Traffic: Don’t be a Spectator at the Accident Site

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You must not run away from a site if you have caused an accident and should wait for police to arrive. Also,you must not stop near an accident site and should let police do its work. This needs to be the driving rule of every person on the road.

The human curiosity to watch how the calamity pans out, often results in what may be called ‘collateral damage’ when one of the spectators also inadvertently gets involved in an accident.

As a rule one should only stop at the site of an accident if it has just happened, the police are nowhere in sight and there is nobody helping the injured. In such an eventuality, to assist the injured by way of first aid, resuscitation etc. it makes sense to stop by the wayside, contact the traffic police control room and call an ambulance if required.

But once police arrive, one must leave the area for them to cordon it off, examine the site, oversee the rescue operation etc.  Your role as a good citizen ends there.

Indeed it is the voyeur in most of us which prompts us to slow down – which ultimately clogs the traffic, creates a jam, and slows the flow of vehicles thus leading to road rage, blaring of horns and chaos.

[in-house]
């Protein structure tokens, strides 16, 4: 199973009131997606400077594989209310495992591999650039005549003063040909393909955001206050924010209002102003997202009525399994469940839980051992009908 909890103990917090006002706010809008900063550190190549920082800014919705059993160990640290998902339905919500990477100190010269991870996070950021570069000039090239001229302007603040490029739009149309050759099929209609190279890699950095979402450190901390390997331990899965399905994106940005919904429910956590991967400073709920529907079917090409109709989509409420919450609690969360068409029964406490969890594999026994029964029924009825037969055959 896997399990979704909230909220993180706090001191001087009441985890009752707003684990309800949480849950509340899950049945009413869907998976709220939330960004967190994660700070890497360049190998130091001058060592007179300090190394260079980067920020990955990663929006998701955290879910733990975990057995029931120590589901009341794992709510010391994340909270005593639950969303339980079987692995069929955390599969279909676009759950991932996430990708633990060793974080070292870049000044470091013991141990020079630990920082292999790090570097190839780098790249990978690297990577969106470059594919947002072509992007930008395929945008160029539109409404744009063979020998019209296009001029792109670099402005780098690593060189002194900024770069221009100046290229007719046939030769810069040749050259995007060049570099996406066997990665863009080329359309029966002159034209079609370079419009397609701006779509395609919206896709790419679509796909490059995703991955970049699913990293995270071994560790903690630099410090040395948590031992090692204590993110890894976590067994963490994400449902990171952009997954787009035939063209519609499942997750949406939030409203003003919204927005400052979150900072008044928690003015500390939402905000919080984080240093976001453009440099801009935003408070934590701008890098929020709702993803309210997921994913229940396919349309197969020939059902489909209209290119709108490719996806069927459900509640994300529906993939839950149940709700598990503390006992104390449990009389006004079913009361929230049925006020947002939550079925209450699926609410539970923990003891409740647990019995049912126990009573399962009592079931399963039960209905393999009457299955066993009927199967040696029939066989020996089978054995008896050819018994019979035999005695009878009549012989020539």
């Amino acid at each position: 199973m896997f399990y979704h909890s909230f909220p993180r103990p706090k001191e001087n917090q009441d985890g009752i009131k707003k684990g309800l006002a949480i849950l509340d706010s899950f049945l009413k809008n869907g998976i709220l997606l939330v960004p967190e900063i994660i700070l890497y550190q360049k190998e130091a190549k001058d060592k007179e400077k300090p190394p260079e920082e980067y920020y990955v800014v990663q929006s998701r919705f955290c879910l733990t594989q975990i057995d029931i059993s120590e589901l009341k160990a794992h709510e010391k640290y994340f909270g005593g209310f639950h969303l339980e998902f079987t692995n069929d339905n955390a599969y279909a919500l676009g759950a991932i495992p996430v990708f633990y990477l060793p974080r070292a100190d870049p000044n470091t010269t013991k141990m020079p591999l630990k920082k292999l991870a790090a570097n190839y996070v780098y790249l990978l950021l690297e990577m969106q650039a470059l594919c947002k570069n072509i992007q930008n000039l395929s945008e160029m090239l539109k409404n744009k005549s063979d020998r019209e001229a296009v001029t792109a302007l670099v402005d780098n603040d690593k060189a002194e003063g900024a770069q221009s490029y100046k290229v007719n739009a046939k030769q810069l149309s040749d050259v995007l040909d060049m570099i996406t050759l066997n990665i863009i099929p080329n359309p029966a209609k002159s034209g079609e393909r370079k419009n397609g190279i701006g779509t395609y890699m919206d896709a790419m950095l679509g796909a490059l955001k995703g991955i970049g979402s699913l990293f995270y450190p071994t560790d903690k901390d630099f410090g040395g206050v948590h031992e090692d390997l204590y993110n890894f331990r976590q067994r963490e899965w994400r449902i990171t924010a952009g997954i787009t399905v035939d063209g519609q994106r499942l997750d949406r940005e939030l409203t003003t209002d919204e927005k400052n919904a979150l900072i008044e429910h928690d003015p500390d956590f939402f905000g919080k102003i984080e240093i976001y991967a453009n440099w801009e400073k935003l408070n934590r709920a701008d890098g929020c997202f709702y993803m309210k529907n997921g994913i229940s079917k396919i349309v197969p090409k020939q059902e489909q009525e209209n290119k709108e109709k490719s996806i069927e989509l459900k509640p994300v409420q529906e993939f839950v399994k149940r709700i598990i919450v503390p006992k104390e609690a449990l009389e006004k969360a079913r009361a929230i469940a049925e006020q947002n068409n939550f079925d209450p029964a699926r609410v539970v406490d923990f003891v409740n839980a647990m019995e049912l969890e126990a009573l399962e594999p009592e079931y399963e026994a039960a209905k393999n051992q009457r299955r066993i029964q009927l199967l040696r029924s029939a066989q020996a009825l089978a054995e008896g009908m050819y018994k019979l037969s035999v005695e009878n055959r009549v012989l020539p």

It also adds enormously to traffic police work which, in such a scenario, has to take on the additional responsibility of controlling and organizing the movement of vehicles rather than fully concentrating on the rescue operation and investigation.

In the worst-case scenarios in such a situation the crawling traffic has led to some vehicles being driven by the ‘curious’ getting involved in accidents resulting in injuries which can even be fatal thereby adding another distressing dimension to the already harried traffic police.

The slow traffic and the bystanders’ unruly crowd also affect the rescue operation in that they make it all the more difficult for the ambulance and police vehicles to quickly reach the site of the accident.

So when you next see an accident, steer clear of the scene to let police concentrate fully on what they are supposed to do rather than distract them.

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